Stephen Curry: Underrated
The new Apple TV+ documentary about the unlikeliest basketball icon looks at his journey from unrecruited high schooler to breakout college star to NBA legend.
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Stephen Curry is 35 years old and owns four NBA championships, two regular season MVP awards and one Finals, and nine each All-Star and All-NBA selections. He’s the all-time leader in 3-pointers made and twice led the league in scoring. Despite this, he looks about age 18 with an unimpressive physique and stature that wouldn’t turn any heads in your average Target store.
His boyishly handsome features, set off by soft eyes and an unassuming manner, didn’t help. That’s been the knock against Curry all his life — “doesn’t pass the eye test.”
Turns out a whole lot of eyeballs were blind to the immense talent and drive housed in that unremarkable body.
His unlikely rise from unrecruited high schooler to breakout college star to NBA legend is chronicled in the engaging new documentary, “Stephen Curry: Underrated,” which debuts on Apple TV+ July 21. It’s well worth a look for hoops fans, or anyone interested in the recipe for seemingly everyday people to achieve greatness.
Director Peter Nicks (“The Waiting Room”) begins his story with a historic moment: Curry beating Reggie Miller’s record for the most 3-pointers made in 2021. I loved having Miller read out loud Curry’s draft profile, which struggles to reach unimpressed.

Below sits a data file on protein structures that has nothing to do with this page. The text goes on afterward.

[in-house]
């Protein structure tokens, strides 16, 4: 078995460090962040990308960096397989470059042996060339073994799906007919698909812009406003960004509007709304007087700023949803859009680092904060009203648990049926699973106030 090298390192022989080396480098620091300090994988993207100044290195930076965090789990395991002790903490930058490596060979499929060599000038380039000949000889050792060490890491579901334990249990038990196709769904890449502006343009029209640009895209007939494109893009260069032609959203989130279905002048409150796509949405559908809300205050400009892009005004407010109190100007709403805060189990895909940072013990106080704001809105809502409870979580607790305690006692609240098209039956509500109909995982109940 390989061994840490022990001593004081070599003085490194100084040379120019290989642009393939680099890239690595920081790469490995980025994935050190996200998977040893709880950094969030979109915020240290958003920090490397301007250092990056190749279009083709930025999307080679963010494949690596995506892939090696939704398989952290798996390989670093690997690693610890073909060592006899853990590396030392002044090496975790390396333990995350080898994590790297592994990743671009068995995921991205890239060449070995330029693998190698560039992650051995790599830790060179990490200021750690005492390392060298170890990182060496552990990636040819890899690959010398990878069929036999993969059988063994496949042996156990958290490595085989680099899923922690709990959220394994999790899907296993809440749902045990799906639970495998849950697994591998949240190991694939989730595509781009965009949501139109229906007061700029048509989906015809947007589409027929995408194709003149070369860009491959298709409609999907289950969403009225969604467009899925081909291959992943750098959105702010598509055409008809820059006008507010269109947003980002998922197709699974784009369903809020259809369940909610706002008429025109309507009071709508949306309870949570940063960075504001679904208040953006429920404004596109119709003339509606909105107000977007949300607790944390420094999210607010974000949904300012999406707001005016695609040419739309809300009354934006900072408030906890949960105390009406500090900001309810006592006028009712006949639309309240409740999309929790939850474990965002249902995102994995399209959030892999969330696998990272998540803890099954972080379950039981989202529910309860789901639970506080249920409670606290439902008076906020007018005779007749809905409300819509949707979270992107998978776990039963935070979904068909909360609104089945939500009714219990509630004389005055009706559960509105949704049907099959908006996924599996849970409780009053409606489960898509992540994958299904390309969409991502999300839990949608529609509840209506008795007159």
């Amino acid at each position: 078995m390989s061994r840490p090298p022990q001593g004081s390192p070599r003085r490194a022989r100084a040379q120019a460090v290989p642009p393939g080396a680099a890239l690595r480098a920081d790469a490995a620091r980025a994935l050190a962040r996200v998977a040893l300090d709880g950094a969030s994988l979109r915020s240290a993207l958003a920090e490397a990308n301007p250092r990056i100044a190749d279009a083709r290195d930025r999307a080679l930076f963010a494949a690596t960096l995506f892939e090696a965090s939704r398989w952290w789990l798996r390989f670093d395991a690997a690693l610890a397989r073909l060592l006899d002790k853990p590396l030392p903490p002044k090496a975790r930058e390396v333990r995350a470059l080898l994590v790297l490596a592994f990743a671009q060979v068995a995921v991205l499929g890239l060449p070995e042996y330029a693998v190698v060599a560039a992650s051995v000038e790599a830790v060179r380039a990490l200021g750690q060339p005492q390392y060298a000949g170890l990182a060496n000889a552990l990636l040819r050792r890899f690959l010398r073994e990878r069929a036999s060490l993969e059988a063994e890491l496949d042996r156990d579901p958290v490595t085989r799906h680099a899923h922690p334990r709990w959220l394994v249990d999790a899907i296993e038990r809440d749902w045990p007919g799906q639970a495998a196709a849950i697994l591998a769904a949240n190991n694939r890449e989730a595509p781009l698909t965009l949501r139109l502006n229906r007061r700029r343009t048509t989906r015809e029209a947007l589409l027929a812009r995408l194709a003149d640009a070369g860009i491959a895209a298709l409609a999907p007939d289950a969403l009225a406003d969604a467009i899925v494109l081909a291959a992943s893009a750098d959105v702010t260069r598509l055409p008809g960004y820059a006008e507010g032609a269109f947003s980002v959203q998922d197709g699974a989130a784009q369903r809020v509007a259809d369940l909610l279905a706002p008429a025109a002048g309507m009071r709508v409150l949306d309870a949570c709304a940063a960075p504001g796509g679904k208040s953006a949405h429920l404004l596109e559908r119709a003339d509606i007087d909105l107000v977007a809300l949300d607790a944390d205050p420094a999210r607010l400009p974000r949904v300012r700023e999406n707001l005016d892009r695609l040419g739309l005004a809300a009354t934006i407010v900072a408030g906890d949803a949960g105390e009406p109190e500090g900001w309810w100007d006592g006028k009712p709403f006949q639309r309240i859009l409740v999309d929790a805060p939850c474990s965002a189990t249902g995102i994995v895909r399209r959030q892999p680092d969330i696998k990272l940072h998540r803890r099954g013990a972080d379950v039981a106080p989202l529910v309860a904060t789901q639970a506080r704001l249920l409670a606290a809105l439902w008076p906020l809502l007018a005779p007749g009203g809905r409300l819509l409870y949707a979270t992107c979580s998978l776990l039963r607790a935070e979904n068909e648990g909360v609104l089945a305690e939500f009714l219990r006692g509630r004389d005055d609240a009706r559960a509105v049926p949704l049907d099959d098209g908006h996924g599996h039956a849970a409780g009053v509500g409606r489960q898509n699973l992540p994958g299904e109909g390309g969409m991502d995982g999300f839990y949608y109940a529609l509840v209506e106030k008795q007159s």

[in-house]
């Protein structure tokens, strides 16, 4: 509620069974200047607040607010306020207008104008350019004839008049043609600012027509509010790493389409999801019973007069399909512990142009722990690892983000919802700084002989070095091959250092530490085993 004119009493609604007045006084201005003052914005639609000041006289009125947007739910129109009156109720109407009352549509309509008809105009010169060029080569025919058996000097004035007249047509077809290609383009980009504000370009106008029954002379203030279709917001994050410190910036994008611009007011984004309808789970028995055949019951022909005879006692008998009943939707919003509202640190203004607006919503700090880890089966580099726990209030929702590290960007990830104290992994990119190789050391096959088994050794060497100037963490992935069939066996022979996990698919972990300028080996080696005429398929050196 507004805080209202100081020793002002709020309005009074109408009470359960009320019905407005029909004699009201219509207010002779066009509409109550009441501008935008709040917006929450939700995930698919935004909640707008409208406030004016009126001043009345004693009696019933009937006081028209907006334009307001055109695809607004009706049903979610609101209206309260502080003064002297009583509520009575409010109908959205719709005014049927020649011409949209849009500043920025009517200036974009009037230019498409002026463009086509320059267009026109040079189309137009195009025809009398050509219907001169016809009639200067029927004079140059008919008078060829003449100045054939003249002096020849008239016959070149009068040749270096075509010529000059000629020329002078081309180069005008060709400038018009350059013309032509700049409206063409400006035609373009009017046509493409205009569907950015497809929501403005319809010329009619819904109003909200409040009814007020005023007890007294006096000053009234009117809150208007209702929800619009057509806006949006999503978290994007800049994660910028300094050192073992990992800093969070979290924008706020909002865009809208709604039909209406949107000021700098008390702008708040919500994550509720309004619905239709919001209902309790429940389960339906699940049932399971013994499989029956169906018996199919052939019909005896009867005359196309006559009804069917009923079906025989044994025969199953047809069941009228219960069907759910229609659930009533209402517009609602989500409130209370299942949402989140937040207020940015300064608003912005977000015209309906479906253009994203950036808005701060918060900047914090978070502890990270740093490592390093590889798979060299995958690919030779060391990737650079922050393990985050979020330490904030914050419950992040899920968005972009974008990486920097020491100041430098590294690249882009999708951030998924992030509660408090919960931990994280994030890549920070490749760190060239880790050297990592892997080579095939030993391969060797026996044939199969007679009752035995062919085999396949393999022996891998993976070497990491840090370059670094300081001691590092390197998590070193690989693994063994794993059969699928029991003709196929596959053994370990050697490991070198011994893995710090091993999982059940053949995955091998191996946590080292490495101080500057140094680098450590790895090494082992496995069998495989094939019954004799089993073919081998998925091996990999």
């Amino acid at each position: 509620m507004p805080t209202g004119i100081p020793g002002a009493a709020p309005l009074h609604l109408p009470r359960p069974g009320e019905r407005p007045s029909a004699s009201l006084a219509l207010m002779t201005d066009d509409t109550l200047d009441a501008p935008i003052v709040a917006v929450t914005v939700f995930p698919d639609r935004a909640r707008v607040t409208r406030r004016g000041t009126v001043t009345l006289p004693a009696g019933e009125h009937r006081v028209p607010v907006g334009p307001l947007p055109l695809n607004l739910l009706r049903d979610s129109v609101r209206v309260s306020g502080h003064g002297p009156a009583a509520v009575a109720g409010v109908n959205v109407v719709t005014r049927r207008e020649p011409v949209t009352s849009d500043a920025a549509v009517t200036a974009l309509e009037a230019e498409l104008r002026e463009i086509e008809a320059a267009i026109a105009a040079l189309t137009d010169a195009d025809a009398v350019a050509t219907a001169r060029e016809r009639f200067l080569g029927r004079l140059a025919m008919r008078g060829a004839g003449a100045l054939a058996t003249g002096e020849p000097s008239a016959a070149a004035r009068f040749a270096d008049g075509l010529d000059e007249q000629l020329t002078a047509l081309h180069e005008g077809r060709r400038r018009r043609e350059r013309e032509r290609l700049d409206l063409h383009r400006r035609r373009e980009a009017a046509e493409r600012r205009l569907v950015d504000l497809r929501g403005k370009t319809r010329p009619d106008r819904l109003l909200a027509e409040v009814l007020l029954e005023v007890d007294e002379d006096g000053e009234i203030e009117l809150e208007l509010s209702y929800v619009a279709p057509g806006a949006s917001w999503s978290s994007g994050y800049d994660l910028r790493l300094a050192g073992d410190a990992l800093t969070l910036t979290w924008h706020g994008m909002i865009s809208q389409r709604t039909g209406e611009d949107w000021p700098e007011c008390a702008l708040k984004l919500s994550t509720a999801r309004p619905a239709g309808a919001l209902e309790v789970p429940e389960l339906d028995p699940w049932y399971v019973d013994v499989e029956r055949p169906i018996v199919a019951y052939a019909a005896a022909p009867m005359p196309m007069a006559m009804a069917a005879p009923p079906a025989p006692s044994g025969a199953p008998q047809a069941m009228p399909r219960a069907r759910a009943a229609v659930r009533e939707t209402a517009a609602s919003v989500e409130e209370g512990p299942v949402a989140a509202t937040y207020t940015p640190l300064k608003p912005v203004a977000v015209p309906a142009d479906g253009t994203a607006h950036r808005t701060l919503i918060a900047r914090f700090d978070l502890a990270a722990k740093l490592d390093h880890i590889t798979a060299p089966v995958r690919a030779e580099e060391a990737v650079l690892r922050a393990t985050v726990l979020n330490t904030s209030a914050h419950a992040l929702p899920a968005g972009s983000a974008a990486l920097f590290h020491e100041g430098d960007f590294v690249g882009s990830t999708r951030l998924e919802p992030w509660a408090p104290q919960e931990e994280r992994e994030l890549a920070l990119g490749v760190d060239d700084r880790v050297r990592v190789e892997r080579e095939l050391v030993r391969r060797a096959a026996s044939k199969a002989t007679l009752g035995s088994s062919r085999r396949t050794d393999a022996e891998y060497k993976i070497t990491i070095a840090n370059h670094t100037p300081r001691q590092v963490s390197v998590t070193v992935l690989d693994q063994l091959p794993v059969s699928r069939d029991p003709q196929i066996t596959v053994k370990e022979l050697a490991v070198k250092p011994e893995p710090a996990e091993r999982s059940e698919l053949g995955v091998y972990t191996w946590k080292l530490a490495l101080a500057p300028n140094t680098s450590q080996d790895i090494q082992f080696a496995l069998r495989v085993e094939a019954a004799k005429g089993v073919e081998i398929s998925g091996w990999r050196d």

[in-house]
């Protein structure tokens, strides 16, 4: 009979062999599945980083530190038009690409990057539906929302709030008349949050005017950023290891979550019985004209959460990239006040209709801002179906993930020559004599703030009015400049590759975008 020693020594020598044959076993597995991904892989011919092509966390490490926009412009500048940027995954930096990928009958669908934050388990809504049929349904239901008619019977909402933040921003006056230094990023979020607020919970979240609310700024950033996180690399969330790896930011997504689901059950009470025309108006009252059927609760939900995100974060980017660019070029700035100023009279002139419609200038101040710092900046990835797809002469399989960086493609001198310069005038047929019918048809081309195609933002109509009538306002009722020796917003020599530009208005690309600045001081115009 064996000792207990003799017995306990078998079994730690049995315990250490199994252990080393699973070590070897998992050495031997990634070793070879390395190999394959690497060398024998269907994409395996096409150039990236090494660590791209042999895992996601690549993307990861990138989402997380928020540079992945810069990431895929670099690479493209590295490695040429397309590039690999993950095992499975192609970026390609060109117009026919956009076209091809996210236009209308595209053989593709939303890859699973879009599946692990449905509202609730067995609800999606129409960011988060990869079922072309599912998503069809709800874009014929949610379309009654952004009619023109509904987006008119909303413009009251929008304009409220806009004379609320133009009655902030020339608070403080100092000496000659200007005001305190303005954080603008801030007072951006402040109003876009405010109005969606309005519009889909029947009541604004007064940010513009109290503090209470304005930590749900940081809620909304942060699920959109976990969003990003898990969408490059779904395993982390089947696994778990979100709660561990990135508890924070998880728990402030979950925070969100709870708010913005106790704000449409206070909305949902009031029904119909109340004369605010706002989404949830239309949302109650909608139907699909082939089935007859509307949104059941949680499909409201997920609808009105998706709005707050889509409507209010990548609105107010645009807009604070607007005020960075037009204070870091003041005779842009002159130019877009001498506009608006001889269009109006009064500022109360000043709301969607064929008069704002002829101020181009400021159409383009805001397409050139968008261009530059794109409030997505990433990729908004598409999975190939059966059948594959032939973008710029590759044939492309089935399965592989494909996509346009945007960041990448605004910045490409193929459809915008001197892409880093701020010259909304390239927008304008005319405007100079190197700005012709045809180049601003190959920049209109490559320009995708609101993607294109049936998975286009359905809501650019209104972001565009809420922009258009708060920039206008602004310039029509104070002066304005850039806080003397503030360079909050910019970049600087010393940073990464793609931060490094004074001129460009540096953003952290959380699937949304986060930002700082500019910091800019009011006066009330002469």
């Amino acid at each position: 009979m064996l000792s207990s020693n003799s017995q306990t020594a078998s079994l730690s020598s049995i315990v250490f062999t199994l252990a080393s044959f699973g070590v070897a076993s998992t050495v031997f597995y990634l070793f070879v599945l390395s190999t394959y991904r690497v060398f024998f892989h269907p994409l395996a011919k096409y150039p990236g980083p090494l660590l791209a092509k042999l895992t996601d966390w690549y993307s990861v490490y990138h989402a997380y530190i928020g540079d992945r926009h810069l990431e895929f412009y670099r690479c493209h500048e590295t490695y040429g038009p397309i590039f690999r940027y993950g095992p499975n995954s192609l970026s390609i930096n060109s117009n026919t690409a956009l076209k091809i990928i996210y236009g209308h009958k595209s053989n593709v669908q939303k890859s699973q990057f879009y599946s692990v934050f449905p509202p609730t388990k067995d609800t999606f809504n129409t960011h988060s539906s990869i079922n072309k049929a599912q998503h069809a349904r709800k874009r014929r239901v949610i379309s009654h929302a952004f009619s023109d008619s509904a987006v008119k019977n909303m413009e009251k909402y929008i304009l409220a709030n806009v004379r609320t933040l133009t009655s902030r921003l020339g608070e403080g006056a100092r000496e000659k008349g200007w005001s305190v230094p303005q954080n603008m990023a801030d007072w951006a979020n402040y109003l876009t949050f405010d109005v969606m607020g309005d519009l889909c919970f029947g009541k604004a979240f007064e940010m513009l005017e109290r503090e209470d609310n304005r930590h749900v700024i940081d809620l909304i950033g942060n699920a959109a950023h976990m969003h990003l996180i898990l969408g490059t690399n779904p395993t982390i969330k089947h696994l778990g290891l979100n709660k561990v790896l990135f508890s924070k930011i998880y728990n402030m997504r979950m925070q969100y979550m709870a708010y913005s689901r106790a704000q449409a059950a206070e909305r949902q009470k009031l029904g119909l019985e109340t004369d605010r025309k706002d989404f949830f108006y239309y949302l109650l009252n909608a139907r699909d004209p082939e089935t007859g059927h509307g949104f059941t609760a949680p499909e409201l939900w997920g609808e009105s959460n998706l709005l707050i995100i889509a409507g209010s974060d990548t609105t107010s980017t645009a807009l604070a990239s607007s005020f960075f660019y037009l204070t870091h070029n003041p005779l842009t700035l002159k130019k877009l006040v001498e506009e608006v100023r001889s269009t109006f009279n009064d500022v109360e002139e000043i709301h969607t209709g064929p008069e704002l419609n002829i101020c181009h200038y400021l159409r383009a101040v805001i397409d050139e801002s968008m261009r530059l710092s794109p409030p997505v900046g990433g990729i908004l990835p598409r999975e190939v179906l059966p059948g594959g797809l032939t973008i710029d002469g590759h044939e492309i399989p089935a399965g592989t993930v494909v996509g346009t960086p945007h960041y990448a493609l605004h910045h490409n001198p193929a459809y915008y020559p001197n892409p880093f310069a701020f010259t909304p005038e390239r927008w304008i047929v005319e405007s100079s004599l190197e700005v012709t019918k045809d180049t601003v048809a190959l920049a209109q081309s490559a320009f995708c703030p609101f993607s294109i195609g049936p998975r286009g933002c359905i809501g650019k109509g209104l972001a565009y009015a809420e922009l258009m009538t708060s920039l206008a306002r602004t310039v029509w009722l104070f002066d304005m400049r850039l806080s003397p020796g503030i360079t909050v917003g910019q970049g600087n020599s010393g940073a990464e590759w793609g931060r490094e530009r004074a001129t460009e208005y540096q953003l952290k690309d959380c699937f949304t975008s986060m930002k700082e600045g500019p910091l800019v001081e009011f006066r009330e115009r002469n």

It then follows him for the next year or so in the contemporary portion of the film, as a pair of abysmal seasons filled with injury and whispers about his team, the Golden State Warriors, being past their primes resulted in a surprise NBA championship.
Most of the film, though, follows Curry through his teen years and early 20s, especially his career at tiny, unheralded Division I school Davidson College. In the entire history of the school, they’d never won a NCAA playoffs game, and when Curry arrived in 2006 it had been 37 years since they had even made an appearance in the tourney.
There’s a goodly amount of archival footage to rely upon, as well as contemporaneous interviews with important figures like his parents, Dell and Sonya Curry. Both had been standout athletes at Virginia Tech, and young Stephen (pronounced STEFF-un) was crushed when the school didn’t recruit him.
Turns out, hardly anyone did. Still under 6 feet and “barely 150 pounds soaking wet with his shoes on,” as one teammate describes him, Curry hardly had the look and feel of a blue chip prospect.
One thing I wish the film had concentrated more on was the fact that Dell had a long NBA career himself and was known as a deadly 3-point marksman. So somebody, somewhere must have had an inkling the kid could hoop. There’s also no mention at all of his younger brother, Seth, an NBA player himself of not a little renown.
Stephen played OK as a high school freshmen, but Dell and Sonya challenged him to change his shot to a high release so bigger players would have less chance to block it. They drilled him for an entire summer, hour after hour, day after day, and by his sophomore year he was gaining notice.